A Tariff Would, Too, Fix Our Trade Mess

04/18/2011 09:28 am ET | Updated Jun 18, 2011
  • Ian Fletcher Author, 'Free Trade Doesn't Work: What Should Replace It and Why'

I and my employer, the Coalition for a Prosperous America, are unabashed protectionists. I have written previously about how, for example, a flat tariff on all U.S. imports may well be the key to solving the ongoing trade crisis that is depleting our national wealth and gutting our industries.

We at CPA believe that a genuine national debate on trade issues will eventually draw public opinion our way. So it is only fair to answer some of the reasonable-but-mistaken objections raised to our position.

One obvious objection is simply that a tariff is a tax increase. So it is. But it does not have to be a net tax increase if the revenue it generates is used to fund cuts in other taxes. So in order to obtain a "clean" policy debate, in which the tariff is debated purely on its merits as a trade policy, unmuddied by partisan opinions about the total level of taxation, any tariff proposal should be packaged with precisely compensating cuts in other taxes.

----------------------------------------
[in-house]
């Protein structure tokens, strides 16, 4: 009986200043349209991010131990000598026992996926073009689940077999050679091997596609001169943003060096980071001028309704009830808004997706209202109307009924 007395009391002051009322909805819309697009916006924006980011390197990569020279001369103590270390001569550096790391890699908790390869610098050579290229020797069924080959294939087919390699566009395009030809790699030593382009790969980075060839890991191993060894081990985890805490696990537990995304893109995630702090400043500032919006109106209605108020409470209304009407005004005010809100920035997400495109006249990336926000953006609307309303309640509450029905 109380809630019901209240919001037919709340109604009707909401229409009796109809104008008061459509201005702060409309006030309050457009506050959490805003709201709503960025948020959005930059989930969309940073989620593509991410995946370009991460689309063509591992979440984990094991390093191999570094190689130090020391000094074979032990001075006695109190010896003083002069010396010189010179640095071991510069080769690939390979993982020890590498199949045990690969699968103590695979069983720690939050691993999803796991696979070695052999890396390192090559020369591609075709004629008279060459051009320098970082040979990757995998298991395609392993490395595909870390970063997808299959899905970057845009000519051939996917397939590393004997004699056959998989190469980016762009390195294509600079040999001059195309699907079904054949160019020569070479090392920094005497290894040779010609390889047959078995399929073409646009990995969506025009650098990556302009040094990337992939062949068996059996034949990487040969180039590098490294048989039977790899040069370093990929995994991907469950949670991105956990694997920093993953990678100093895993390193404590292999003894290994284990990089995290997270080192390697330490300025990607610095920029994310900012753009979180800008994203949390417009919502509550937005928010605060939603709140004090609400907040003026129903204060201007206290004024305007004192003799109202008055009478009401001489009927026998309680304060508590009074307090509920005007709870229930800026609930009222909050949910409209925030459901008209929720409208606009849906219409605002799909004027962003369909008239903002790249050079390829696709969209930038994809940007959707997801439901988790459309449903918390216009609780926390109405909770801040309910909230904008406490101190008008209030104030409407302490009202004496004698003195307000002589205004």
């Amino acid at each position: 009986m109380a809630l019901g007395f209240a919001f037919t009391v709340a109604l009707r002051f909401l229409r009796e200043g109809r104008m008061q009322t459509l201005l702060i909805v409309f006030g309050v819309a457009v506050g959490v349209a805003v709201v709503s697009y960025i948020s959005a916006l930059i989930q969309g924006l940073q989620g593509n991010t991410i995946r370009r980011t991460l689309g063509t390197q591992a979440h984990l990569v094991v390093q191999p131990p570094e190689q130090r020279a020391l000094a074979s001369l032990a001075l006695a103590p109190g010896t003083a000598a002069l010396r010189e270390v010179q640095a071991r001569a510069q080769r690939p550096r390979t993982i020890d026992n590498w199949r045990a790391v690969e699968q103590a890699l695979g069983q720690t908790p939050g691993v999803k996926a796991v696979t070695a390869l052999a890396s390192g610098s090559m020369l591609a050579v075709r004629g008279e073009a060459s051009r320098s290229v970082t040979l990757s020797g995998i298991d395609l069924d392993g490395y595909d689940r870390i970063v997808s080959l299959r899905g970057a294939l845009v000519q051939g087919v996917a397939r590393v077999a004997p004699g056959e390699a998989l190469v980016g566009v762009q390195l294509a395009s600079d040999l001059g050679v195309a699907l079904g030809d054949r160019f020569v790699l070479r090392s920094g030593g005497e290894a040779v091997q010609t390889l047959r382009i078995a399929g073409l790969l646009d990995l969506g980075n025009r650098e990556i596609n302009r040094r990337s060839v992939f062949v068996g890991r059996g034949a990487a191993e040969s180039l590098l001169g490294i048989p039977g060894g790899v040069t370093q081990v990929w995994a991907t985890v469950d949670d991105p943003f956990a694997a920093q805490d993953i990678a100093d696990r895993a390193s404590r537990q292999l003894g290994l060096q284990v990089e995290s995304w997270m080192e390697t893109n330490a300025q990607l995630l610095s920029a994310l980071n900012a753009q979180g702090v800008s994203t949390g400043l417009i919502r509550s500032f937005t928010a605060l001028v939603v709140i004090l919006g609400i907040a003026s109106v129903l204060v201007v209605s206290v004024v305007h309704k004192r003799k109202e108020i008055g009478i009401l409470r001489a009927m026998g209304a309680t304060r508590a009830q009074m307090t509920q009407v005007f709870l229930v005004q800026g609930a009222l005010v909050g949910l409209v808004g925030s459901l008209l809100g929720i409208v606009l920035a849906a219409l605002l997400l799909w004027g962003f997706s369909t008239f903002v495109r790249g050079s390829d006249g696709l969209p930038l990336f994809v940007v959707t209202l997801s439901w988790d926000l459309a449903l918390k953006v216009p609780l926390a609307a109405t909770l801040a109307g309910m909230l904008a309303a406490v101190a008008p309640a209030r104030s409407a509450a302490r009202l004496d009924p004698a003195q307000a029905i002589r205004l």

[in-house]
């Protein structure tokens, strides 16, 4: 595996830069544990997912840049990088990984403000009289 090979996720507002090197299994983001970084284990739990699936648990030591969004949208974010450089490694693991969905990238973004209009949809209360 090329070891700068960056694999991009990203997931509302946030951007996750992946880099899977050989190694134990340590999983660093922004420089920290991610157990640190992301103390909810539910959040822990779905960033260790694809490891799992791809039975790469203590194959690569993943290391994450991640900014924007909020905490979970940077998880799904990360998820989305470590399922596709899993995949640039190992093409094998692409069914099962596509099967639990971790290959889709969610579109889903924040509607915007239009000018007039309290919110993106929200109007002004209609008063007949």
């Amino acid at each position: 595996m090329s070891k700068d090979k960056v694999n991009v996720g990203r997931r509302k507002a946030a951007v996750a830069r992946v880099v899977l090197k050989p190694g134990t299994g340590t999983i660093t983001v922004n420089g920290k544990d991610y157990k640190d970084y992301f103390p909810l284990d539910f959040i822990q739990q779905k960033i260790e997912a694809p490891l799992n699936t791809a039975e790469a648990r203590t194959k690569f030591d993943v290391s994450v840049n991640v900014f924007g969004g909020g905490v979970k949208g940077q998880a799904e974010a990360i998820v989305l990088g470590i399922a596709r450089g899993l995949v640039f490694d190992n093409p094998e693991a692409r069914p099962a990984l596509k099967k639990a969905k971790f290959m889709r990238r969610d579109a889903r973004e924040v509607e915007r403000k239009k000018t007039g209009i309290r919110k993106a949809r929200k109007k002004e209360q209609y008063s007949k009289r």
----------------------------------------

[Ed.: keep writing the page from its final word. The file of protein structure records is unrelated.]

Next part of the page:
A related concern is that a tariff is a tax on consumption. This is generally better than a tax on income because it rewards saving and avoids penalizing work. Unfortunately, consumption taxes also reduce the progressivity of the tax system because the poor consume, rather than save, a higher percentage of their incomes. So any tax rebate financed by the tariff should also be designed to leave the overall progressivity of the tax system unchanged.

Another objection to a tariff is that if American industry is granted tariff protection, industry will just slumber behind it. Some industries indeed long to shut out foreign competition, reach a lazy detente with domestic rivals, then coast along with high profitability and low innovation.

But a flat tariff--say, 30% on all imported goods and services--would resist this danger because it would not hand out a blank check of protection: it would give a certain percentage and no more. Any industry that could not get its costs within striking distance of its foreign competitors would not be saved by it.